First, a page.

central base transceiver system i.e. a PC and to implement the Swarm Agent we can have
two (or more) robots. Now these swarm agents or robots can easily be interfaced with the
PC through (parallel or serial port). Thus we have real life model of swarm agents. Now,
suppose if we want to do some practical application like exploration of terrain, our goal is
to search a substance say a water body. Now these robots can be placed over a surface to
be explored. The agents move randomly over the surface. They are equipped with sensors
to detect the water. When a robot detects the water body it sends a pulse to the PC hence
the source is located.
To make the second robot the water source we require:
(a) The original path traced by the first agent.
(b) The second agent strictly traverses that path.

The path traced using simple implementation of graph concept of data structure. The
robots can move in predefined directions say four. We initialize four variables to count
the paces moved by the swarm agents in four directions. Their motion can be traced using
a constraint that swarm agents move by a specified unit (call it pace). After each pace the
agents send a pulse to the PC and the number of paces in subsequent directions can be
stored in direction variables, this way we have an exact idea about the path traced by the
first agent. A graph can now be plotted and then a Minimum Cost Path joining two points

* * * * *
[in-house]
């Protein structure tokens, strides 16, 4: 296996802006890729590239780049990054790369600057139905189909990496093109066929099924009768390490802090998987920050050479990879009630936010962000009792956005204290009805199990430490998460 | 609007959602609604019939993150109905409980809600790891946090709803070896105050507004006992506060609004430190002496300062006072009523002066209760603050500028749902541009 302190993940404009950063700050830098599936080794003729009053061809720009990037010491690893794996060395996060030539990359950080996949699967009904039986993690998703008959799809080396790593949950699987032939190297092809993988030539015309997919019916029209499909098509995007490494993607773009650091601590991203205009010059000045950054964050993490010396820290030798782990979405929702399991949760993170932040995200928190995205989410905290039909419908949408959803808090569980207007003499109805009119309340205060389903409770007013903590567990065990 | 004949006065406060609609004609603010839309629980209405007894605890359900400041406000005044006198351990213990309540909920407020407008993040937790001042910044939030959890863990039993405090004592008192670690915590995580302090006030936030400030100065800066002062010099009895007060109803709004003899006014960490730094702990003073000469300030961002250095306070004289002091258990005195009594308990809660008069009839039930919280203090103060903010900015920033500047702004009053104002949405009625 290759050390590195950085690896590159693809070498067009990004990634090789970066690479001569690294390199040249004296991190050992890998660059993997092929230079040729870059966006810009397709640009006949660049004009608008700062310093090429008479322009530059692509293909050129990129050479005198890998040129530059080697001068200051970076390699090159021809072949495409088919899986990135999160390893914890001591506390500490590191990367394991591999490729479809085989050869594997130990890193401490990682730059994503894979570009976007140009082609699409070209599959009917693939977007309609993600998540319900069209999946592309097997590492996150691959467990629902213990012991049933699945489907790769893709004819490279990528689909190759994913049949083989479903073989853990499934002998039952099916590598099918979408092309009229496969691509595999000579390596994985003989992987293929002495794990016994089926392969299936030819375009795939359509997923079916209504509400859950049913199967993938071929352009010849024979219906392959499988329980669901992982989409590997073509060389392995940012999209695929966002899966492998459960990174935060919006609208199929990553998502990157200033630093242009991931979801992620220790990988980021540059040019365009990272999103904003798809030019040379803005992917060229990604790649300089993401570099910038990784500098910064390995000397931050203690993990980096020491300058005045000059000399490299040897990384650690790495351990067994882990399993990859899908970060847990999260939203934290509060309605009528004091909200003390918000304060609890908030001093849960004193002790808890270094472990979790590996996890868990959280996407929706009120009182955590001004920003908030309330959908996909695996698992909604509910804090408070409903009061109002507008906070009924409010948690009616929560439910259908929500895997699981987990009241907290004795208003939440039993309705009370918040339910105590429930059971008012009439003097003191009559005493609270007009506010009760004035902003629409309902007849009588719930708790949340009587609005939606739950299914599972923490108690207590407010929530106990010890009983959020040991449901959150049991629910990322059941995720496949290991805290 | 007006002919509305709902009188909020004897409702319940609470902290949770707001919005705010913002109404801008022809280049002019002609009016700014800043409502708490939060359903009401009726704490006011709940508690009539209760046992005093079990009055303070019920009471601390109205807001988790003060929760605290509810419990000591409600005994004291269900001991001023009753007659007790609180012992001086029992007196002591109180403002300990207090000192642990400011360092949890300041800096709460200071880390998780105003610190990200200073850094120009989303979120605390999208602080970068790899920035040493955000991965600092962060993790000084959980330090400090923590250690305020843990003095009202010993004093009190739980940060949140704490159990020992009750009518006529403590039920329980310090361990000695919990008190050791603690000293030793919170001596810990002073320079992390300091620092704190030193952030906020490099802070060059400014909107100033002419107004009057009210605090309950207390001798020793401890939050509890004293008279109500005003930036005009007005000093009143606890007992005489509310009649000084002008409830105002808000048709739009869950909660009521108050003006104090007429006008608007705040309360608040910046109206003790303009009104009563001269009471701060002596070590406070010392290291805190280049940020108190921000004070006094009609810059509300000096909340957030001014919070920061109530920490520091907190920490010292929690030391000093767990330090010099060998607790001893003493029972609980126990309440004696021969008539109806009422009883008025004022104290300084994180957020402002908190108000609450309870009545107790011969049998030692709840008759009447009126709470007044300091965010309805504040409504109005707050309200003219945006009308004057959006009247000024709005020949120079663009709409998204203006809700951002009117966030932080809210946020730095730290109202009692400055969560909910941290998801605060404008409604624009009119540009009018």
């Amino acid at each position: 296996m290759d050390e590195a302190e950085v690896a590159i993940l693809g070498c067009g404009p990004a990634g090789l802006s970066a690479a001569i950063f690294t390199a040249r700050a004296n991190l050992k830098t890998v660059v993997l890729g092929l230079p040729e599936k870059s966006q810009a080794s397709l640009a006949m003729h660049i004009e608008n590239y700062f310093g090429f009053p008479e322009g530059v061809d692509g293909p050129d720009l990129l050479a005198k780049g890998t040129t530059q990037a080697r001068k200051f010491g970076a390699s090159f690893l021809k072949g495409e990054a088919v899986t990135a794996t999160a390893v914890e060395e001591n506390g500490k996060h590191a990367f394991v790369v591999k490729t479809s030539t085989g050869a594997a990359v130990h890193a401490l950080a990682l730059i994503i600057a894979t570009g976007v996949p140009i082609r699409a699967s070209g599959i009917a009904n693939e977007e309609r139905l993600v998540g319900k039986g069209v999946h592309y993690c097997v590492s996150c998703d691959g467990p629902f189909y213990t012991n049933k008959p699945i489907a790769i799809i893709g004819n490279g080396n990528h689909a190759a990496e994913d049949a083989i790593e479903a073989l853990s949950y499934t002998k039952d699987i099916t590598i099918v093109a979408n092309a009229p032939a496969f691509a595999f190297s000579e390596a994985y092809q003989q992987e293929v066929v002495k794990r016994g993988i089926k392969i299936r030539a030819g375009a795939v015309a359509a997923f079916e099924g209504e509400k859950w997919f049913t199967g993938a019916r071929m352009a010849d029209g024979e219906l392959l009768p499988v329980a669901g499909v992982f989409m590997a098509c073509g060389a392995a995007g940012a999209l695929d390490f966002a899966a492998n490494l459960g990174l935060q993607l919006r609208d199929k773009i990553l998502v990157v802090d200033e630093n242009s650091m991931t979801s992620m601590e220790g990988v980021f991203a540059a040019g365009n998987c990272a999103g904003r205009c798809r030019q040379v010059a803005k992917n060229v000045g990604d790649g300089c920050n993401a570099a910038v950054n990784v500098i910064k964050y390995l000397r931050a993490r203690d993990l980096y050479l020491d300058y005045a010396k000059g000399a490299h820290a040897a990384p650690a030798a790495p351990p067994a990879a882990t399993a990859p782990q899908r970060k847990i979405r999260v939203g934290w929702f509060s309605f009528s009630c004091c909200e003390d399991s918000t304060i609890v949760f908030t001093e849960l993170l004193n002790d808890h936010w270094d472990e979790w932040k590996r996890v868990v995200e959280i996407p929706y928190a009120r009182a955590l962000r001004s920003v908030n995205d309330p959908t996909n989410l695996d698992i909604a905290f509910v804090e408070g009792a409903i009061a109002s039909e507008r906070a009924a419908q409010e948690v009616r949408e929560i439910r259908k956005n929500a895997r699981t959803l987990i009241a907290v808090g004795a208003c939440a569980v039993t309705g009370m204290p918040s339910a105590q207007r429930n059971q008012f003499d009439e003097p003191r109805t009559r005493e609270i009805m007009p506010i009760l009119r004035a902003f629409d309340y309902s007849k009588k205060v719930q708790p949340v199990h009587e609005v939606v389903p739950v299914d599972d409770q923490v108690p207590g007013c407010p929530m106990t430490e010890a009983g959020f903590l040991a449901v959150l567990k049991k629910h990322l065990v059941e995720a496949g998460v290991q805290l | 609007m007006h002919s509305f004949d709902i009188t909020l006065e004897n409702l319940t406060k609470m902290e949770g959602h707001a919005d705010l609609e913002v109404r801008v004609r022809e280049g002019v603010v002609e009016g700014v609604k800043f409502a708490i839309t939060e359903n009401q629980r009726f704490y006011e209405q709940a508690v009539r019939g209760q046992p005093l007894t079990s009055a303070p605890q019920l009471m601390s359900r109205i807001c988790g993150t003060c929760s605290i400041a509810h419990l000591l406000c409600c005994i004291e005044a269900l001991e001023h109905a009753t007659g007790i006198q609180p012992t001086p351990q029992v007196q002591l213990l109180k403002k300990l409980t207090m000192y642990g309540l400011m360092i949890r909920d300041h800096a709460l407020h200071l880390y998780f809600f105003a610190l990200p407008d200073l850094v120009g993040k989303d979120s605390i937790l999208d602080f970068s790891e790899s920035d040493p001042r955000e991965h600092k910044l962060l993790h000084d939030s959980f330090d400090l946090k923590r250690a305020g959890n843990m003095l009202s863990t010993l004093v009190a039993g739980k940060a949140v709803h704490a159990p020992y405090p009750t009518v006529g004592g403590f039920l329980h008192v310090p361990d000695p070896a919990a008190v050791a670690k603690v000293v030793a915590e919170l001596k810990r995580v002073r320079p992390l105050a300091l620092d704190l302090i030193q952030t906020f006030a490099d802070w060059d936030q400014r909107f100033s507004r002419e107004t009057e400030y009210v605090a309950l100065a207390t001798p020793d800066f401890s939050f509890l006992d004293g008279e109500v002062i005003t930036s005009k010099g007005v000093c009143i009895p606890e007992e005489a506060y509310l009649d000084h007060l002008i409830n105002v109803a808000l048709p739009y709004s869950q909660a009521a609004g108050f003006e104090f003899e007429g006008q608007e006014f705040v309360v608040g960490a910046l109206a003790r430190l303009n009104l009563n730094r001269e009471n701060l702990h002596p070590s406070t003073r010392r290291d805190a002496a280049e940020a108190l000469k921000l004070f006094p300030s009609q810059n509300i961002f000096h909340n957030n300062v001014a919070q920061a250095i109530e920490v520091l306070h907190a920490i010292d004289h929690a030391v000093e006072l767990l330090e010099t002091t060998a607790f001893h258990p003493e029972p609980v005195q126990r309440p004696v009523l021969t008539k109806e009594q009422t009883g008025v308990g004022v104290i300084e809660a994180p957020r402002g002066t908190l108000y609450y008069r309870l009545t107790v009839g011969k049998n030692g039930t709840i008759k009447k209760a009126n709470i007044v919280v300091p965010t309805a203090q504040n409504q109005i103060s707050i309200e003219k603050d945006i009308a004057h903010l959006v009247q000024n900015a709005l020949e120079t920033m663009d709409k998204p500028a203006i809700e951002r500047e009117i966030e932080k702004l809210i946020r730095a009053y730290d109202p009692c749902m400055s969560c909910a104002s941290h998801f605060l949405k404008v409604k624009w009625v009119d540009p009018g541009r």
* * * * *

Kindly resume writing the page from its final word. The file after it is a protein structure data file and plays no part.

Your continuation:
of location of swarm agents, is calculated using algorithm via. Prim’s, Kruskal. Now the
second agent can be moved through this path in a similar way, so as to reach the location
detected by the first swarm agent. The coordination is maintained by the Base
Transceivers System (BTS) i.e., the PC. In this way we can reach to our goal.

CHALLENGES FACED BY SWARM COMPUTING:

One of the key areas that need to be addressed for such tiny devices is security and
authentication. The hope is that a large number of these tiny devices, known as swarms,
will be autonomously communicating between themselves and to a base station,
performing different tasks. The applications envisioned include defense applications,
such as battlefield surveillance and target indentification, and smart environments where
the environment can sense your presence and adjust to your personal preferences. In such
cases, privacy and security become essential. You do not want the swarms to be
broadcasting your personal information for an eavesdropper to discover. Also you do not
want the swarms to be responding to commands from bad sources (like the enemy in the
battlefield), so authentication is required. Thus, authentication and security are two of the
major challenges faced by swarm computing.
CONCLUSION:
Reserchers have successfully applied the swarm approach to a number of real
optimization and control problems, from factory scheduling to telecommunications-
network routing, from medical sciences to land mine researches and etc. the ant approach
is always the one with the most flexibility in response to changing conditions. Beyond
optimization and control, swarm intelligence provides and entirely new way of thinking
about and harnessing distributed computing. The simultaneous emergence of ubiquitous
computing (connected appliances) and peer-to-peer computing will necessitate new
paradigms: swarm intelligence is leading the way.
References:
The swarms simulation system: By C. Langton, N. Minar and R. Burkhart.
1. Swarm intelligence : By James Kennedy, Russel C., Yuhui shi, Eberhart.
2. www.sciencenews.org
3. http://willware.net.8080/jswarm
4. www.multitask.com.au
5. www.cs.man.ac
6. www.cs.virginia.edu
7. dsonline.computer.org

Thanks to
Mr. Vinay Rishiwal